By the time MapReduce came around, this accomplishment was well solidified, and the software would go on to support embarrassingly parallel computations. These processes are usually referred to as ‘embarrassingly parallel’ because there is no communication between different processes.
Parallel computing allows for the execution of instructions in a much shorter time than sequential computing and is incredibly effective for large sets of data. This makes it necessary for applications like simulating real-world phenomena, modeling and solving computationally expensive processes that are impossible for a single computer to solve.
In other words, Hadoop is not only useful for processing large sets of data in general, but it also enables businesses to introduce new complex use cases such as simulation and data analytics.
When not to use Hadoop
1. You need answers back in a hurry
As great as Hadoop is, it isn’t without its flaws. The first and most important of these is that it relies on batch processing. Simply put, batch processing is a data processing model where computers take in all the whole dataset, process it and write a similarly large output.
It’s a pretty efficient way of dealing with big data, but can be very slow depending on factors such as the number of nodes and the configuration of the system.
This is one of the issues at the core of the Spark Hadoop debate. As opposed to batch processing, Spark relies on stream processing. This is another processing model that involves processing data in small subsets, rather than the whole chunk of data at once. This is a lot faster than batch processing, enabling computers to return data in near real-time.
2. You need to store sensitive data
Hadoop is a very massive framework. On top of the multiple extensions that it can be used alongside, it can be a problem for even experienced programmers to handle. Of all the problems Hadoop can introduce into your workflow, perhaps the most crucial of all is the security flaws it comes bundled with.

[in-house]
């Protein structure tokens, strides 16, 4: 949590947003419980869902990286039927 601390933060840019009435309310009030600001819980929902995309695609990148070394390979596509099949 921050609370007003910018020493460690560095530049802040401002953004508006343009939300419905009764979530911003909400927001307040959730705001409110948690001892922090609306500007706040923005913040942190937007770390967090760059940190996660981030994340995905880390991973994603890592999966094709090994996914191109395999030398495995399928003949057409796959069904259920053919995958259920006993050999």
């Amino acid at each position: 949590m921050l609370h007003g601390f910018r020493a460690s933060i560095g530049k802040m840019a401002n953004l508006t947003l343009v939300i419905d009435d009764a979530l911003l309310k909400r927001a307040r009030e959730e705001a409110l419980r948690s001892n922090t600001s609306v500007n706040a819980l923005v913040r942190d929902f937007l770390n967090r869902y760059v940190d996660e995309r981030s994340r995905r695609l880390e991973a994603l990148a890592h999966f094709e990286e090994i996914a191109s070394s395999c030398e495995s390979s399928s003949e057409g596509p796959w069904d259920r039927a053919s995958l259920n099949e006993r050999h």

Hadoop doesn’t have any security features enabled by default. In other words, if you start up a new cluster, it assumes only trusted users have access to it. This is incredibly disadvantageous because developers have to spend extra time tinkering with configuration files and third-party programs such as Kerberos to enable encryption, authorization, and authentication.
While these functions can be enabled with a bit of hands-on work, Hadoop still doesn’t support local encryption and out-of-the-box file auditing. Getting it up and running is not a trivial task, either.
With all the fanfare around Hadoop, big data and related applications like Spark, it’s easy to get lost in the excitement and forget that Hadoop isn’t without its weaknesses. Hadoop is generally great for processing very large sets of data, distributed computing and dealing with unstructured data. However, it falls short when it comes to speed, security, and isn’t novice-friendly at all. Before adopting it into your ecosystem, it’s important to consider the implications alongside the benefits it grants.